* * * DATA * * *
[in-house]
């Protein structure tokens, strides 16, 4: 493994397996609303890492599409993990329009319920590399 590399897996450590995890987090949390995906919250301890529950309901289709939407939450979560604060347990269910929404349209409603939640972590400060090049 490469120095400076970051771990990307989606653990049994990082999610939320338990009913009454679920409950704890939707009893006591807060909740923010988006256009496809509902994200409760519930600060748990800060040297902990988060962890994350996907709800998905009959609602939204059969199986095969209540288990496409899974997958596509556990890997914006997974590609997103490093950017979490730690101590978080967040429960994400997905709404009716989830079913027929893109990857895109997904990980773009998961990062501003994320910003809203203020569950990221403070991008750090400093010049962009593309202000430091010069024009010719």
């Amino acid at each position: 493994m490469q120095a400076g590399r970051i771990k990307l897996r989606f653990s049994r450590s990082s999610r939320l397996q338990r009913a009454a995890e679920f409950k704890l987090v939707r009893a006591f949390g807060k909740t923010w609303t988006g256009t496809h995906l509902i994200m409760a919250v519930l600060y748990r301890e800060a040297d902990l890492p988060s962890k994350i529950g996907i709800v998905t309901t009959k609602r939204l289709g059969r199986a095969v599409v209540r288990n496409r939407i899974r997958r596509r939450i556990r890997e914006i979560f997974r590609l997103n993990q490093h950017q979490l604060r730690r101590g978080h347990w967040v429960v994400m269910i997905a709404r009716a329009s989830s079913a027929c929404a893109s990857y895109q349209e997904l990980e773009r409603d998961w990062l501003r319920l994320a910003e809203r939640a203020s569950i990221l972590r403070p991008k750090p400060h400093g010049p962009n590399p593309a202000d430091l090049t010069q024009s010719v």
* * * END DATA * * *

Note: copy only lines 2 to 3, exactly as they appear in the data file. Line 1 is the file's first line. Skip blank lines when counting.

């Protein structure tokens, strides 16, 4: 493994397996609303890492599409993990329009319920590399 590399897996450590995890987090949390995906919250301890529950309901289709939407939450979560604060347990269910929404349209409603939640972590400060090049 490469120095400076970051771990990307989606653990049994990082999610939320338990009913009454679920409950704890939707009893006591807060909740923010988006256009496809509902994200409760519930600060748990800060040297902990988060962890994350996907709800998905009959609602939204059969199986095969209540288990496409899974997958596509556990890997914006997974590609997103490093950017979490730690101590978080967040429960994400997905709404009716989830079913027929893109990857895109997904990980773009998961990062501003994320910003809203203020569950990221403070991008750090400093010049962009593309202000430091010069024009010719």
């Amino acid at each position: 493994m490469q120095a400076g590399r970051i771990k990307l897996r989606f653990s049994r450590s990082s999610r939320l397996q338990r009913a009454a995890e679920f409950k704890l987090v939707r009893a006591f949390g807060k909740t923010w609303t988006g256009t496809h995906l509902i994200m409760a919250v519930l600060y748990r301890e800060a040297d902990l890492p988060s962890k994350i529950g996907i709800v998905t309901t009959k609602r939204l289709g059969r199986a095969v599409v209540r288990n496409r939407i899974r997958r596509r939450i556990r890997e914006i979560f997974r590609l997103n993990q490093h950017q979490l604060r730690r101590g978080h347990w967040v429960v994400m269910i997905a709404r009716a329009s989830s079913a027929c929404a893109s990857y895109q349209e997904l990980e773009r409603d998961w990062l501003r319920l994320a910003e809203r939640a203020s569950i990221l972590r403070p991008k750090p400060h400093g010049p962009n590399p593309a202000d430091l090049t010069q024009s010719v």